Population News

War from the Victims’ Perspective: Photographs by Jean Mohr Exhibit

Nov 18, 2014
The Wilson Center is hosting an exhibit from November 21, 2014 to February 6, 2015 consisting of a collection of photographs by acclaimed Swiss photographer Jean Mohr and is entitled, “War from the Victims’ Perspective”.

Could a U.S.-India Climate Deal Be Next?

Nov 12, 2014
"13 of the world’s 20 most polluted cities are in India, with New Delhi at No. 1. Could the U.S. and India reach a climate deal similar to the new U.S.-China deal?" writes Michael Kugelman.

Josefina Vázquez Mota Named Public Policy Scholar at Wilson Center's Mexico Institute

Nov 07, 2014
The Woodrow Wilson International Center for Scholars is pleased to announce the appointment of Josefina Vázquez Mota as a Public Policy Scholar with the Mexico Institute. Vázquez Mota will work closely with the Mexico Institute on issues of the border, migration, and migrants.

Demanding Democracy in Hong Kong

Oct 02, 2014
"This is a key moment for the students. The chief executive is certainly not going to leave and the crowds are now smaller than they have been; it is reasonable to assume that those who remain are more radical, are willing to go a little bit further," says Robert Daly.

Hong Kong is Not Tiananmen

Oct 02, 2014
"At first glance, Russia's ally China seems to be in big trouble, with the protests in Hong Kong and fears of a new Tiananmen Square. Yet they might be overblown. Given the current situation in Hong Kong, China’s most likely course of action is to make some concessions, arrest protest leaders and discipline local authorities," writes Fellow Jack Goldstone.

How Modi’s Evolution From Pariah to Pop Star Could Boost U.S.-India Ties

Oct 01, 2014
"There is something distinctly American about Mr. Modi. His rise from a tea-seller’s son to high office through hard work and a strong embrace of the free market is reminiscent of a Horatio Alger rags-to-riches tale. Additionally, Mr. Modi’s courtship of the Indian diaspora and U.S. business is freighted with positive implications for bilateral ties," says Michael Kugelman.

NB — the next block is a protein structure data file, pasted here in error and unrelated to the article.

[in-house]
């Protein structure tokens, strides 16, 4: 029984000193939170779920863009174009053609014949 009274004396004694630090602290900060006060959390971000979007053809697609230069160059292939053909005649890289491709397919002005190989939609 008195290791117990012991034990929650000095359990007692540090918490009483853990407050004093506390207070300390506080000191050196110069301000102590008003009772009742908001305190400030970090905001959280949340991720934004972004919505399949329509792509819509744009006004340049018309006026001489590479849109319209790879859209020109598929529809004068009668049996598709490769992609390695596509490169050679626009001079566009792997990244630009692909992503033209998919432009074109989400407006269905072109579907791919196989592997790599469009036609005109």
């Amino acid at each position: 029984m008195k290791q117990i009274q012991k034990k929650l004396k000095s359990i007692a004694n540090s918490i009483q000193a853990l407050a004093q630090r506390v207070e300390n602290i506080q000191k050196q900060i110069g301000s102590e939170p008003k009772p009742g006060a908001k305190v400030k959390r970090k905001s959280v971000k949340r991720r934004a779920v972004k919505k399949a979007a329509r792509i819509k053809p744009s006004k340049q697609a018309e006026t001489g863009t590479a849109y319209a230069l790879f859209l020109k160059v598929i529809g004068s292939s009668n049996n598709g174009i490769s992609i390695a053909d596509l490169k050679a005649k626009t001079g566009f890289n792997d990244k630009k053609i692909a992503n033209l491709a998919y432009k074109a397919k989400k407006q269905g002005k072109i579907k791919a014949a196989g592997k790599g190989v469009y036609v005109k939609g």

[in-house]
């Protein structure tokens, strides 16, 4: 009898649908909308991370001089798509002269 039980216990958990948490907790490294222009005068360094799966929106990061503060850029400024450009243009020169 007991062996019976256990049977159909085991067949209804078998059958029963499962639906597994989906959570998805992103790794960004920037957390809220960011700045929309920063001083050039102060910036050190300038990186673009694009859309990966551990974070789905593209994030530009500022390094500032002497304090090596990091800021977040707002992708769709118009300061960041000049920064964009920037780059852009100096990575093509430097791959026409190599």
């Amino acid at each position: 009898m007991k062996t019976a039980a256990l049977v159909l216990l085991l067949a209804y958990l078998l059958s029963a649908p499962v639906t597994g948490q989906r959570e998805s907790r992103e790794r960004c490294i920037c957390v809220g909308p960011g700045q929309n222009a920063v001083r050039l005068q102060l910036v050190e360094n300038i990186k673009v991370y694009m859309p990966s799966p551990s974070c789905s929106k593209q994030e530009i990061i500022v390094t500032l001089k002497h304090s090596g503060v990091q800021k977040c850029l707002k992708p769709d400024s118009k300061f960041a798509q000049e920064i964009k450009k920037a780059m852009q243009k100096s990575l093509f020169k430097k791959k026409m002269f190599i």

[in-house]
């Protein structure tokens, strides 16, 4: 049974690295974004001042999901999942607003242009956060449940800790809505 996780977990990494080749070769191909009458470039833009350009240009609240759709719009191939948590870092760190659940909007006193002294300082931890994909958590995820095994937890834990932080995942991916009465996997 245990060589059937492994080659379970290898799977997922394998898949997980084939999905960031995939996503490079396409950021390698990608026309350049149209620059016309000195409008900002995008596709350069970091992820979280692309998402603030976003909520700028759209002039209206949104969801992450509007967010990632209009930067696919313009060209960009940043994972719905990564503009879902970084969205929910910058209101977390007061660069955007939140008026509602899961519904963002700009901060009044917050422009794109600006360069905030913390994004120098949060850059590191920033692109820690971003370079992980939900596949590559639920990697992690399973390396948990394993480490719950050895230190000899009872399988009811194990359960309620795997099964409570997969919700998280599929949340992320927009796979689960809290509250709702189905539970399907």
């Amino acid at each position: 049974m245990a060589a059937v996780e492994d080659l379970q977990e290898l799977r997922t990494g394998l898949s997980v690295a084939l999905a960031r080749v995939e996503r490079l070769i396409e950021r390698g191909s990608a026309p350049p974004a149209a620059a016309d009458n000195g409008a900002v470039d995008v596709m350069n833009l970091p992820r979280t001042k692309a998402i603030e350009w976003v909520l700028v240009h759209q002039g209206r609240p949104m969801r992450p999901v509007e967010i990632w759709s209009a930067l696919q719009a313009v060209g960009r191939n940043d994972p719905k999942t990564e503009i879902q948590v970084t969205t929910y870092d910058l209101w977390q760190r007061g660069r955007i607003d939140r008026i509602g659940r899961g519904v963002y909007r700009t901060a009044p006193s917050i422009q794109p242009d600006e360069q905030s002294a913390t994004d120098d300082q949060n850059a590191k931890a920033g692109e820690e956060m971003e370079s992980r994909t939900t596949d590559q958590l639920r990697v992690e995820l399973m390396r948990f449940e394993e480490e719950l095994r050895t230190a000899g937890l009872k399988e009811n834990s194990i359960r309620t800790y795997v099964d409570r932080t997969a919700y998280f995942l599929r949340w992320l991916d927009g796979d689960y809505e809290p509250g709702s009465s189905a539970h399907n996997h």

Addicted to Putin

Sep 30, 2014
"Russians have come to depend on their belief in Putin as much as he depends on their support. Instead of serving as a source of stability, as it did in the past, this mutual dependence is driving Russia toward political and economic isolation – with serious consequences for ordinary Russians’ livelihoods," writes Maxim Trudolyubov.

Tackling Japan’s Demographic Time Bomb

Aug 29, 2014
Japan’s demographic time bomb is not merely ticking—it is already on the brink of exploding. The country needs more tax-paying, young citizens to offset its ever-increasing number of pensioners if retirees wish to maintain their current standards of living.

Don’t Forget About Governance: The Risk of Tunnel Vision in Chasing Resilience for Asia’s Cities

Jul 29, 2014
Asia is going through an unprecedented wave of urbanization. Secondary and tertiary cities are seeing the most rapid changes in land-use and ownership, social structures, and values as peri-urban and agricultural land become part of metropolitan cityscapes. All the while, climate change is making many of these fast-growing cities more vulnerable to disasters.

Cynthia J. Arnson Testifies Before the US Senate Committee on Foreign Relations

Jul 17, 2014
Cynthia J. Arnson, Director of the Latin American Program, joined a panel of experts in testifying before the U.S. Senate Committee on Foreign Relations to discuss the crisis in Central America and what's driving the exodus of unaccompanied minors.

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